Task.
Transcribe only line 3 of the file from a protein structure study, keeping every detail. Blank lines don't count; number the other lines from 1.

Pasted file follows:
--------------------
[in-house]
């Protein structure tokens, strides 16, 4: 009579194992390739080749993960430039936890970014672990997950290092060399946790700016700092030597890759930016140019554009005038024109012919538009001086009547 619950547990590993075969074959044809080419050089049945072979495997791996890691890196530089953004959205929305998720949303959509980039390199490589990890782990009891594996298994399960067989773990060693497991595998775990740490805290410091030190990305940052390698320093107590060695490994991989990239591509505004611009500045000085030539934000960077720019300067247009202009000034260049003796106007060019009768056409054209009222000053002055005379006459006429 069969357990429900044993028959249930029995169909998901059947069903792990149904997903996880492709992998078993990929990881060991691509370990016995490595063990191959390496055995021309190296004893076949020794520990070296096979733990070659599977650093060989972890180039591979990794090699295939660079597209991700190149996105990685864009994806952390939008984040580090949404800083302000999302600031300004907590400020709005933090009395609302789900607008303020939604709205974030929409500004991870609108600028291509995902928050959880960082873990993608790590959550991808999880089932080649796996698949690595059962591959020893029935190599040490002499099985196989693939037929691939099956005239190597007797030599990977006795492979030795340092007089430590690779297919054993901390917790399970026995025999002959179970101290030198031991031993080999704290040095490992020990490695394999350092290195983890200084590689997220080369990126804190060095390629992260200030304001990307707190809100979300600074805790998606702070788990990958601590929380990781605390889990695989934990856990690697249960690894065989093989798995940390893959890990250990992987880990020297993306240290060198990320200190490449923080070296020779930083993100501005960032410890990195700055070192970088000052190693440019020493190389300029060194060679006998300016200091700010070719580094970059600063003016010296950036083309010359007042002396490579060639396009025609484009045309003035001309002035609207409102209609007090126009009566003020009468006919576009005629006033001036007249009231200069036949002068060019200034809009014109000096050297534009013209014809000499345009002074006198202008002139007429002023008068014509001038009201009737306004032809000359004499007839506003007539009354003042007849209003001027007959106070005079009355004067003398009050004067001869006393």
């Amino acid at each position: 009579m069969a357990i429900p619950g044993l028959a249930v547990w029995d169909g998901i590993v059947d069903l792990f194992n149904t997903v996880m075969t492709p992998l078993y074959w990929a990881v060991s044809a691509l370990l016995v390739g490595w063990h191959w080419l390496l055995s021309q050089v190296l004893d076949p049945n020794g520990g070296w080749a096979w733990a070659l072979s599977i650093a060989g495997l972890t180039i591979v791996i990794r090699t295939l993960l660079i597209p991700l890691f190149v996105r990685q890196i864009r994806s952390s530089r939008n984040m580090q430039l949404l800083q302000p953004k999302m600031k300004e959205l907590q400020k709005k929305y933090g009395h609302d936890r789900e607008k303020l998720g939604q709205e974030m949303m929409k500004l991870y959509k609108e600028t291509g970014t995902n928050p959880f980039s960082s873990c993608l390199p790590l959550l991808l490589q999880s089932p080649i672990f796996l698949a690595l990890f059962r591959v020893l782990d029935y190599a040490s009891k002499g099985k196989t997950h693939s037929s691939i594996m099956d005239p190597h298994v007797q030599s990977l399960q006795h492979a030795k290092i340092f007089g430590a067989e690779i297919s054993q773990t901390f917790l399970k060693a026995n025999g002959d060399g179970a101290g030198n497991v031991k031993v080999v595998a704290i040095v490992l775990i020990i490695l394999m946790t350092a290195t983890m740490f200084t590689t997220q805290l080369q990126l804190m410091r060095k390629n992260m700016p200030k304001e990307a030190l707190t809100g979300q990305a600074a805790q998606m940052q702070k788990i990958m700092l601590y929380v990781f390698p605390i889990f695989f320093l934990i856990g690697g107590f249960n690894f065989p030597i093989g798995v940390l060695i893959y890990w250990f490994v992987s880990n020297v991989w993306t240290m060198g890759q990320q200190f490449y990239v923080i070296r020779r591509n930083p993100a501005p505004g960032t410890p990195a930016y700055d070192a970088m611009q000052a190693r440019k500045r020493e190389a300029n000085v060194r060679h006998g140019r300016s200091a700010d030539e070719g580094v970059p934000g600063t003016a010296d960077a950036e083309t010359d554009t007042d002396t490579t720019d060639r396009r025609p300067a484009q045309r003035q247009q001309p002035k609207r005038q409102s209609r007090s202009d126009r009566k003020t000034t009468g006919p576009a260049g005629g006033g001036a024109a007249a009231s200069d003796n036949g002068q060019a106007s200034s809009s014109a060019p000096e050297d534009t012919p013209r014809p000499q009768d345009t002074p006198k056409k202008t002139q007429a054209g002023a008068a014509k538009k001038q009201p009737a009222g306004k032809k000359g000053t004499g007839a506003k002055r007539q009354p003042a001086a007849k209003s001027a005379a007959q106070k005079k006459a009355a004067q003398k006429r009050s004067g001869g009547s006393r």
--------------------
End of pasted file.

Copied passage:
């Amino acid at each position: 009579m069969a357990i429900p619950g044993l028959a249930v547990w029995d169909g998901i590993v059947d069903l792990f194992n149904t997903v996880m075969t492709p992998l078993y074959w990929a990881v060991s044809a691509l370990l016995v390739g490595w063990h191959w080419l390496l055995s021309q050089v190296l004893d076949p049945n020794g520990g070296w080749a096979w733990a070659l072979s599977i650093a060989g495997l972890t180039i591979v791996i990794r090699t295939l993960l660079i597209p991700l890691f190149v996105r990685q890196i864009r994806s952390s530089r939008n984040m580090q430039l949404l800083q302000p953004k999302m600031k300004e959205l907590q400020k709005k929305y933090g009395h609302d936890r789900e607008k303020l998720g939604q709205e974030m949303m929409k500004l991870y959509k609108e600028t291509g970014t995902n928050p959880f980039s960082s873990c993608l390199p790590l959550l991808l490589q999880s089932p080649i672990f796996l698949a690595l990890f059962r591959v020893l782990d029935y190599a040490s009891k002499g099985k196989t997950h693939s037929s691939i594996m099956d005239p190597h298994v007797q030599s990977l399960q006795h492979a030795k290092i340092f007089g430590a067989e690779i297919s054993q773990t901390f917790l399970k060693a026995n025999g002959d060399g179970a101290g030198n497991v031991k031993v080999v595998a704290i040095v490992l775990i020990i490695l394999m946790t350092a290195t983890m740490f200084t590689t997220q805290l080369q990126l804190m410091r060095k390629n992260m700016p200030k304001e990307a030190l707190t809100g979300q990305a600074a805790q998606m940052q702070k788990i990958m700092l601590y929380v990781f390698p605390i889990f695989f320093l934990i856990g690697g107590f249960n690894f065989p030597i093989g798995v940390l060695i893959y890990w250990f490994v992987s880990n020297v991989w993306t240290m060198g890759q990320q200190f490449y990239v923080i070296r020779r591509n930083p993100a501005p505004g960032t410890p990195a930016y700055d070192a970088m611009q000052a190693r440019k500045r020493e190389a300029n000085v060194r060679h006998g140019r300016s200091a700010d030539e070719g580094v970059p934000g600063t003016a010296d960077a950036e083309t010359d554009t007042d002396t490579t720019d060639r396009r025609p300067a484009q045309r003035q247009q001309p002035k609207r005038q409102s209609r007090s202009d126009r009566k003020t000034t009468g006919p576009a260049g005629g006033g001036a024109a007249a009231s200069d003796n036949g002068q060019a106007s200034s809009s014109a060019p000096e050297d534009t012919p013209r014809p000499q009768d345009t002074p006198k056409k202008t002139q007429a054209g002023a008068a014509k538009k001038q009201p009737a009222g306004k032809k000359g000053t004499g007839a506003k002055r007539q009354p003042a001086a007849k209003s001027a005379a007959q106070k005079k006459a009355a004067q003398k006429r009050s004067g001869g009547s006393r």